• The lesson of the Cultural Mandate is that our sense of fulfillment depends on engaging in creative, constructive work.
  • Martin Luther liked to say that our occupations are God’s “masks”–His way of caring for creation in a hidden manner through human means. In our work we are God’s hands, God’s eyes, God’s feet.
  • By God’s grace, we can make a significant difference within our sphere of influence–but only as we “crucify” our craving for success, power, and public acclaim.
  • About people’s conversion stories–“it’s not always a big emotional experience, you know”
  • Worldview is not an abstract, academic concept. Instead, the term describes our search for answers to those intensely personal questions everyone must wrestle with–the cry of the human heart for purpose, meaning, and a truth big enough to live by.
  • There is no need to avoid the secular world and hide out behind the walls of an evangelical subculture; instead, Christians can appreciate works of art and culture as products of human creativity expressing the image of God. On the other hand, there is no danger of being naive or uncritical about false and dangerous messages embedded in secular culture, because a worldview gives the conceptual tools needed to analyze and critique them. Believers can apply a distinctively biblical perspective every time they pick up the newspaper, watch a movie, or read a book.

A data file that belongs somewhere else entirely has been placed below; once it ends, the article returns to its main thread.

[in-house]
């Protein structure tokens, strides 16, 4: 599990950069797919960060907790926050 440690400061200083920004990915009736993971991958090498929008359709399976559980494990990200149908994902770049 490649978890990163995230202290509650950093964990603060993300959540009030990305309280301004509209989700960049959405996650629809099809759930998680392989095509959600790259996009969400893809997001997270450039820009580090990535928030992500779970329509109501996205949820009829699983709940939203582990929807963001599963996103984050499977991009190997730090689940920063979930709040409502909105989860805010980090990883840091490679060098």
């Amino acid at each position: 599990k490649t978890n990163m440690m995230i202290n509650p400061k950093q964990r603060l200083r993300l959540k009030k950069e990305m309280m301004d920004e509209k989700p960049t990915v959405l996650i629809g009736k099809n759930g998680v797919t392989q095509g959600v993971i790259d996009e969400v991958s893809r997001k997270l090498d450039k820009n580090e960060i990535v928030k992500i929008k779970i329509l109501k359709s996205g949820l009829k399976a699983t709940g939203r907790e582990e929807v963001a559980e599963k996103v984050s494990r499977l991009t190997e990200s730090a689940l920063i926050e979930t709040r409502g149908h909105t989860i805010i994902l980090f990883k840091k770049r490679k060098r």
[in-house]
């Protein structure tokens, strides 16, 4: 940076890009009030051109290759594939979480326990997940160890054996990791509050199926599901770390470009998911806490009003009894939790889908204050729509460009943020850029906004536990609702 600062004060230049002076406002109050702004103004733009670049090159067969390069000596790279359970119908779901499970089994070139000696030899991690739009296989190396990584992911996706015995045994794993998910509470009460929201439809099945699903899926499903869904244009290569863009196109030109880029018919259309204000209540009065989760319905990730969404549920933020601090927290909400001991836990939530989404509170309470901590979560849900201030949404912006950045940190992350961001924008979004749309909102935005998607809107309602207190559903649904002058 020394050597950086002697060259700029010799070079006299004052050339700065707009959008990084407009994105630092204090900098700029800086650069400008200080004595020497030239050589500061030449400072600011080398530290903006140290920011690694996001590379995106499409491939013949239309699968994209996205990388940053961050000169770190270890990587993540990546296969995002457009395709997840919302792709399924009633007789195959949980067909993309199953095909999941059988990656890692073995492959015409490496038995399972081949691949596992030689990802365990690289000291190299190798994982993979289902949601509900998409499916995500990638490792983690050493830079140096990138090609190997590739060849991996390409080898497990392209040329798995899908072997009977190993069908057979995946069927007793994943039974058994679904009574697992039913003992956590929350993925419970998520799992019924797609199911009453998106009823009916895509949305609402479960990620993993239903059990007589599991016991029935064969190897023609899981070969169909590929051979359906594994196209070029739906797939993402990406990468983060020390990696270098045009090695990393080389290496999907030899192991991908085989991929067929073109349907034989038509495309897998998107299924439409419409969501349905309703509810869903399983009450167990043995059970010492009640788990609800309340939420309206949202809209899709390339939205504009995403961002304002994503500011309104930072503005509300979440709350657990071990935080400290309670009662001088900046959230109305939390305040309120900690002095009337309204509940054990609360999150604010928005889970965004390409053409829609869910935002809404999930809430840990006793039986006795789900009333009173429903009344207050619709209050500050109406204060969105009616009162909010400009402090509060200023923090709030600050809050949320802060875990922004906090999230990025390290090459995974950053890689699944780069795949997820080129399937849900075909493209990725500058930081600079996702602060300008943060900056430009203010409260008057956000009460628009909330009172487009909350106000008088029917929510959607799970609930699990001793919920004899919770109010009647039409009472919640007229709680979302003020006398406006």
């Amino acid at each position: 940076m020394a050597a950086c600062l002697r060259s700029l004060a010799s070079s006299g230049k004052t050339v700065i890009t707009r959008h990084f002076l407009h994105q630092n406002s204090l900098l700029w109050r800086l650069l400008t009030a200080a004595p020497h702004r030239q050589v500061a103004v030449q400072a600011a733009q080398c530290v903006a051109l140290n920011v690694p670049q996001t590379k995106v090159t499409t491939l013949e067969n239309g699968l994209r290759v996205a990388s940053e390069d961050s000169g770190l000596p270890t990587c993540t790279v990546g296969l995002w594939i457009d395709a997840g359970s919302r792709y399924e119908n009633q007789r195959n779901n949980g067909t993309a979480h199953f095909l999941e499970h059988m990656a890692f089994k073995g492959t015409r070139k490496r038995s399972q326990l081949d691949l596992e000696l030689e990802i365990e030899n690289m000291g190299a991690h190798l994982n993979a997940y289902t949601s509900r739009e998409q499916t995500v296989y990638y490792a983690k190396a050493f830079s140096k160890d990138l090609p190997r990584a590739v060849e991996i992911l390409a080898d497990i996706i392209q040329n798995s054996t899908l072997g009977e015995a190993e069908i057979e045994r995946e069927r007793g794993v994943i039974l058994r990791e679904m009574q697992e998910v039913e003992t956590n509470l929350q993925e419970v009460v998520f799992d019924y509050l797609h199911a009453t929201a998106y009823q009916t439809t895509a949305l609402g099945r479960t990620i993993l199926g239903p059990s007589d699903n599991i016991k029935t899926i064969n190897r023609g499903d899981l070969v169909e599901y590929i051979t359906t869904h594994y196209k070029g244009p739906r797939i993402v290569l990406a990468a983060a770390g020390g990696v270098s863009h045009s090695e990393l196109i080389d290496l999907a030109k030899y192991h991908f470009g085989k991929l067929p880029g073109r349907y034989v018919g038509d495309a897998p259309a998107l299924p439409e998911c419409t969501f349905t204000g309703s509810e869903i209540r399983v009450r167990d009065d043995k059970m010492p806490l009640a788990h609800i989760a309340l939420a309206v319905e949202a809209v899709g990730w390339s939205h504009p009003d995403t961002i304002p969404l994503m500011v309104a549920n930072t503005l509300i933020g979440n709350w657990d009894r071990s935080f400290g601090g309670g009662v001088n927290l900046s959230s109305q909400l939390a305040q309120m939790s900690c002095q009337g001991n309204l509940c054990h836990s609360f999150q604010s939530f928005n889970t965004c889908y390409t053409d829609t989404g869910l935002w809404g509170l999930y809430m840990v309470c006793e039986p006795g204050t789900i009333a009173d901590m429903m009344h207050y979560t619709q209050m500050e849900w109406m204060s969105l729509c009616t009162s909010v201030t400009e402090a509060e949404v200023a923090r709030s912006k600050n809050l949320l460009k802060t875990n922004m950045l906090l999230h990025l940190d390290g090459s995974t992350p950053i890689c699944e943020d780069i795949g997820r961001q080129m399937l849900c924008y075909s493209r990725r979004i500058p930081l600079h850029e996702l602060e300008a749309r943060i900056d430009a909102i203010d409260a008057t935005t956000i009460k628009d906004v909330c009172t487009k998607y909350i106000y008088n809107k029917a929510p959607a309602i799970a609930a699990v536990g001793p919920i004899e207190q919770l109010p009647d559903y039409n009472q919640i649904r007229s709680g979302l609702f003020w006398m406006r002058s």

• Artists are often the barometers of society, and by analyzing the worldviews embedded in their works we can learn a great deal about how to address the modern mind more effectively. Yet many Christians critique culture one-dimensionally, from a moral perspective alone, and as a result they come across as negative and condemning.
  • Our first response to the great works of human culture, whether in art or technology or economic productivity–should be to celebrate them as reflections of God’s own creativity.
  • Even when raising serious criticisms, Francis Schaeffer expressed a burning compassion for people caught in the trap of false and harmful worldviews. When describing the pessimism and nihilism expressed in so many movies, paintings, and popular songs, he demonstrated profound empathy for those actually living in such despair.

This post contains quoted and paraphrased passages of Total Truth by Nancy Pearcey.